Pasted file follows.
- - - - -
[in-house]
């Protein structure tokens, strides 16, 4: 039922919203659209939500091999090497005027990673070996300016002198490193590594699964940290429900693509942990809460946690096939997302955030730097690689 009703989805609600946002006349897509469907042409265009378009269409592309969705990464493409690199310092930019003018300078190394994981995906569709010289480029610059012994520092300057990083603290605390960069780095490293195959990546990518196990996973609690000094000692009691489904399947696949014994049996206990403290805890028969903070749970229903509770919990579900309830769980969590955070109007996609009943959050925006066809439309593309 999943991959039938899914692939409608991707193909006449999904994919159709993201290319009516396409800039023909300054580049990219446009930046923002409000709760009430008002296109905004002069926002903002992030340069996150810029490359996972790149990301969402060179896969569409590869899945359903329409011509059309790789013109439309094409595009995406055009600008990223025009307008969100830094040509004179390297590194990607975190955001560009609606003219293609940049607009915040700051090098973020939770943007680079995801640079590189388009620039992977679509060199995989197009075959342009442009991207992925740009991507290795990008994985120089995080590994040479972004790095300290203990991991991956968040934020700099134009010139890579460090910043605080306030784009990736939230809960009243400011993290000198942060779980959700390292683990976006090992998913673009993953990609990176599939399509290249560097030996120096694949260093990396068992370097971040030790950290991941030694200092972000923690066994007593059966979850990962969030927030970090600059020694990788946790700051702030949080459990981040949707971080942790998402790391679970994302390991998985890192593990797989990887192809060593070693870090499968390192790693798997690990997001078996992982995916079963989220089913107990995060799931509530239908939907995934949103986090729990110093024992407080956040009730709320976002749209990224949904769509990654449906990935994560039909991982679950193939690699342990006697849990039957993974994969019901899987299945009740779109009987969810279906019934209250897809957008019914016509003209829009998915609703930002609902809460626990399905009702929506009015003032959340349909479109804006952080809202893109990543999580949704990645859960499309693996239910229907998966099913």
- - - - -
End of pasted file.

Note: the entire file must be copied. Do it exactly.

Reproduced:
[in-house]
């Protein structure tokens, strides 16, 4: 039922919203659209939500091999090497005027990673070996300016002198490193590594699964940290429900693509942990809460946690096939997302955030730097690689 009703989805609600946002006349897509469907042409265009378009269409592309969705990464493409690199310092930019003018300078190394994981995906569709010289480029610059012994520092300057990083603290605390960069780095490293195959990546990518196990996973609690000094000692009691489904399947696949014994049996206990403290805890028969903070749970229903509770919990579900309830769980969590955070109007996609009943959050925006066809439309593309 999943991959039938899914692939409608991707193909006449999904994919159709993201290319009516396409800039023909300054580049990219446009930046923002409000709760009430008002296109905004002069926002903002992030340069996150810029490359996972790149990301969402060179896969569409590869899945359903329409011509059309790789013109439309094409595009995406055009600008990223025009307008969100830094040509004179390297590194990607975190955001560009609606003219293609940049607009915040700051090098973020939770943007680079995801640079590189388009620039992977679509060199995989197009075959342009442009991207992925740009991507290795990008994985120089995080590994040479972004790095300290203990991991991956968040934020700099134009010139890579460090910043605080306030784009990736939230809960009243400011993290000198942060779980959700390292683990976006090992998913673009993953990609990176599939399509290249560097030996120096694949260093990396068992370097971040030790950290991941030694200092972000923690066994007593059966979850990962969030927030970090600059020694990788946790700051702030949080459990981040949707971080942790998402790391679970994302390991998985890192593990797989990887192809060593070693870090499968390192790693798997690990997001078996992982995916079963989220089913107990995060799931509530239908939907995934949103986090729990110093024992407080956040009730709320976002749209990224949904769509990654449906990935994560039909991982679950193939690699342990006697849990039957993974994969019901899987299945009740779109009987969810279906019934209250897809957008019914016509003209829009998915609703930002609902809460626990399905009702929506009015003032959340349909479109804006952080809202893109990543999580949704990645859960499309693996239910229907998966099913």